Noll Campbell

Anticholinergic drugs are still prescribed for a host of ailments. That’s despite growing awareness of their link to dementia risk and dementia-like symptoms, especially in older adults. Now, researchers are preparing to conduct what they say is the first clinical trial to determine whether the drugs cause cognitive decline. They’ll also look at whether deprescribing can be done safely.

Anticholinergics are used to treat everything from depression to Parkinson’s disease, and include over-the-counter medications such as Tylenol PM. Their link to dementia has been acknowledged for nearly a decade. A recent study tied the drugs to a 50% higher risk of dementia in older adults, McKnight’s has reported.

This fall, researchers from Regenstrief Institute and the Indiana University School of Medicine will start recruiting participants for the new trial, using a $3.3 million grant from the National Institute for Aging. They’ll measure the effects of switching from anticholinergics to alternative medications.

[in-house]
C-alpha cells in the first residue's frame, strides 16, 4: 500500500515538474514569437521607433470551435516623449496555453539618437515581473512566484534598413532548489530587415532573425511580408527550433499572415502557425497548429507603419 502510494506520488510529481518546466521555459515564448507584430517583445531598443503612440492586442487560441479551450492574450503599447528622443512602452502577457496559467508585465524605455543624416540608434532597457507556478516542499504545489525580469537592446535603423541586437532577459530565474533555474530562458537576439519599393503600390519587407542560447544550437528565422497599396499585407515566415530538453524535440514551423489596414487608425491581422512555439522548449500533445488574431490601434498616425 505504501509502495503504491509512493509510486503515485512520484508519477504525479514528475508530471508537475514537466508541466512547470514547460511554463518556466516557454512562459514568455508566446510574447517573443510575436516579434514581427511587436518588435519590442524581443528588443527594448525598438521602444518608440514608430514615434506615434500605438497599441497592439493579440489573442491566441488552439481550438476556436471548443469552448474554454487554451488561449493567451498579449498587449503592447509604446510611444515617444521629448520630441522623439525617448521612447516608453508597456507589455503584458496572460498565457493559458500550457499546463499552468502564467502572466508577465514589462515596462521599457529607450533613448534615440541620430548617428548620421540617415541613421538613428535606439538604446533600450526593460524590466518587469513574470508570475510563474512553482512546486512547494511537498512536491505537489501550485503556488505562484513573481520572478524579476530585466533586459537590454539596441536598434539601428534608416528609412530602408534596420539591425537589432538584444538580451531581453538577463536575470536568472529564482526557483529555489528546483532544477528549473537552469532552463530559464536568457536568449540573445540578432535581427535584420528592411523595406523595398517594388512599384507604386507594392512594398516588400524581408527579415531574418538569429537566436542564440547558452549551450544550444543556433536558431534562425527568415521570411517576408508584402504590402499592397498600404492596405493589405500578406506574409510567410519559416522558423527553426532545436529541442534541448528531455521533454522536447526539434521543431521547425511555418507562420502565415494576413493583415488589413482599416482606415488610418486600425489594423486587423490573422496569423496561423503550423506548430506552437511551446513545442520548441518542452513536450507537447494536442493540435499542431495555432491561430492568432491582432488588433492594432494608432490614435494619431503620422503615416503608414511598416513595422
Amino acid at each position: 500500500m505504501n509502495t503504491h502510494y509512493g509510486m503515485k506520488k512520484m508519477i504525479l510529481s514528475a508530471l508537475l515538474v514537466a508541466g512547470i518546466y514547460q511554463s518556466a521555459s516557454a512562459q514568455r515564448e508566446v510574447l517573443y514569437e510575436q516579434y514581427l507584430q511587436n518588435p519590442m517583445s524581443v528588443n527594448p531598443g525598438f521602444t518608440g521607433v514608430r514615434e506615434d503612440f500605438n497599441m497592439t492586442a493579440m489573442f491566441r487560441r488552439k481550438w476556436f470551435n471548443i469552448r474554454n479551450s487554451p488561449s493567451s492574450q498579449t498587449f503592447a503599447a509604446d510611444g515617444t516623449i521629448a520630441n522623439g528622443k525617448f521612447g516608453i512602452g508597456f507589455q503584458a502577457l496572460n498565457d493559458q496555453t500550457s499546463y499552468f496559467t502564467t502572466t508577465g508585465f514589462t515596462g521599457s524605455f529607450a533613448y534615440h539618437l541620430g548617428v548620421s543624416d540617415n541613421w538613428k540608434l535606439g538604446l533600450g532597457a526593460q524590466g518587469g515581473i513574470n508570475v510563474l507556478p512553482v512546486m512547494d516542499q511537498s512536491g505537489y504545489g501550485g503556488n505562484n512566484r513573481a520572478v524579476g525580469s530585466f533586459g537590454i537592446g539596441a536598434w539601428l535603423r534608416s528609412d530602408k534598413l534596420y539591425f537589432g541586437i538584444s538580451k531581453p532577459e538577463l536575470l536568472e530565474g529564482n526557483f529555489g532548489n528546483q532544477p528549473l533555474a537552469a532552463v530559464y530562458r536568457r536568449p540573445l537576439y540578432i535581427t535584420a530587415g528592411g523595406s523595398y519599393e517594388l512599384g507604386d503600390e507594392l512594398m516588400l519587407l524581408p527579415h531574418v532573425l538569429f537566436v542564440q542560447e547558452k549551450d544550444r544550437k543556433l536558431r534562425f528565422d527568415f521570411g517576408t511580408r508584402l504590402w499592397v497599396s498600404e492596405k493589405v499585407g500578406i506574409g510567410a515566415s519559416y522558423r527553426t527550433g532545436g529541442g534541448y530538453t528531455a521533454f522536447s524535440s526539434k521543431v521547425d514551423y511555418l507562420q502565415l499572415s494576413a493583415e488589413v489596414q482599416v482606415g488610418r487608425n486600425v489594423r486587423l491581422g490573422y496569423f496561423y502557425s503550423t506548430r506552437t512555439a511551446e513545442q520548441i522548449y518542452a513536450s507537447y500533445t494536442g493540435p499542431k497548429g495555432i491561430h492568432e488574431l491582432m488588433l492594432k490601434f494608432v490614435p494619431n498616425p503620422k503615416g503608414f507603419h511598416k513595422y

If deprescribing is found to improve cognition, that result will signal “a true causal relationship” between the drugs and dementia, said researcher Noll Campbell, PharmD. And if cognition can be improved without compromising patient safety, he told McKnight’s, the next step will be to find the best way to deprescribe for the many conditions these drugs address.

In the meantime, Campbell advises caution. He recommends that patients remain on their medications until they can discuss the pros and cons of treatment and safe alternatives with their doctor or pharmacist. “Whether benefits for brain health can be realized by stopping these medicines will not be known until we see the results of our trials,” he said.